The settlers also worked hard to disunite the Africans in terms of tribe, e.g. the Washona and Ndebele. They also went ahead with their aim to make the federation of South Rhodesia, Northern Rhodesia and Nyasaland in order to frustrate the liberation movements.
In 1960, the Africans formed another party, National Democratic Party (NDP), which was also banned the following year. Meanwhile, the Afruicans had formed another party called Zimbabwe African People’s Union (ZAPU), which was also banned in 1963.
The Africans then realized that they could never reach their objectives through the constitutional means of mass nationalism. In 1963, a three African liberationists, Ndabaningi Sithole, Robert Mugabe and Herbert Chitepo broke away from ZAPU and formed another party called Zimbabwe African National Union.
The settlers did not only ban both the parties but also detained the leaders in 1964. They then declared their independence on 11th November 1965, led by Ian Smith.
This is when the patriots resorted to preparing themselves for the armed struggle, with their bases being in exile.
The real offensive began before the end of 1966. The war was fought fiercely to the extent of making the settlers totally confused. Some of them started forsaking their farms, seeking safety in towns. A good number of them fled to South Africa. The remaining ones pledged to sit down with the patriots for talks. This was between 1978 and 1979.
Some Africans were tricked by Ian Smith to accept the so-called internal agreement which led to the appointment of the puppet Abel Muzorewa to be the prime minister.
The patriots took up arms again after realizing the trick. Armed struggle resumed again more fiercely.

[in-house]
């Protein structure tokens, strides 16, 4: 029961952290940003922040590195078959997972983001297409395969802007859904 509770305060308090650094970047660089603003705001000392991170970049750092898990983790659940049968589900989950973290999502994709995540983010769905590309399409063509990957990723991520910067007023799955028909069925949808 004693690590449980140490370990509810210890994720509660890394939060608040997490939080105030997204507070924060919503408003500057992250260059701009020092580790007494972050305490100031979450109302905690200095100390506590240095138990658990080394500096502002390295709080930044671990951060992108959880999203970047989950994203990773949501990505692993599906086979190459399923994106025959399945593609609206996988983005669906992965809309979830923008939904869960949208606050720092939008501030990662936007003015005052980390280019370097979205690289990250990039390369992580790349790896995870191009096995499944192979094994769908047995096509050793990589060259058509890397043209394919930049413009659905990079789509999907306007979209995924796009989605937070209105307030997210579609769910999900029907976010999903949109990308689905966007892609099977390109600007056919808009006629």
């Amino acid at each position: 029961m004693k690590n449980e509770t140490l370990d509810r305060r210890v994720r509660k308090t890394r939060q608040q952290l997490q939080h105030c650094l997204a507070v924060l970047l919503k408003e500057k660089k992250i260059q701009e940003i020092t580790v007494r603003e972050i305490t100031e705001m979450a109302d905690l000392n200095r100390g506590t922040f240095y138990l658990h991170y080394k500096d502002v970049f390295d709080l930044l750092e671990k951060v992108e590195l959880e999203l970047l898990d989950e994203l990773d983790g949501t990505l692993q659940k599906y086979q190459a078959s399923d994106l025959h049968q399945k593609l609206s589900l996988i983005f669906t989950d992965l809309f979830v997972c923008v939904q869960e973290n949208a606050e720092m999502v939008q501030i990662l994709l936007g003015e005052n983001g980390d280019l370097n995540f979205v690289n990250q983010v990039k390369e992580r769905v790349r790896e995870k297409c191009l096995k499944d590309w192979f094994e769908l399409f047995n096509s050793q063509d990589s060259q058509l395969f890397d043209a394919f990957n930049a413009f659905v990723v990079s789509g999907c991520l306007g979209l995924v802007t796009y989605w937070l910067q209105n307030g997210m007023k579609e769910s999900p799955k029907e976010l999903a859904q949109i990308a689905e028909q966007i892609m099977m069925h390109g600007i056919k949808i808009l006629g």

In 1979, Ian Smith with his puppets agreed to hold talks with the leaders of ZAPU and ZANU. A cease-fire was passed, elections were arranged with Britain and some Common Wealth countries as overseers.
In the elections, ZANU, led by Robert Mugabe, emerged the winner, and Mugabe became the Prime Minister. Zimbabwe was declared independent on 18th April 1980.
DECOLONIZATION PROCESS IN KENYA
KANU (Kenya African Union)
Was formed in 1944 by Eliud Mahu a member of Legco. It demanded increase of African representatives in legco; then Harry Thuki became the chairman but handled over the leadership to James Gichuru in 1945.
In 1946 Kenyatta became the presalient of the party. The party was mainly Kikuyu and had no strength beyond the central province. It was not possible for KANU to mobilize many people who were not literate and European hated many people who were not literate also European hated the party. The party was burned in 1952.
MauMau was armed struggle against the White settlers in Kenya in 1952-1960 aimed at bringing independence quickly. The group was stated by KAU extreme must and ex-soldiers by the colonial government so African fought to remove such oppressive actions over them.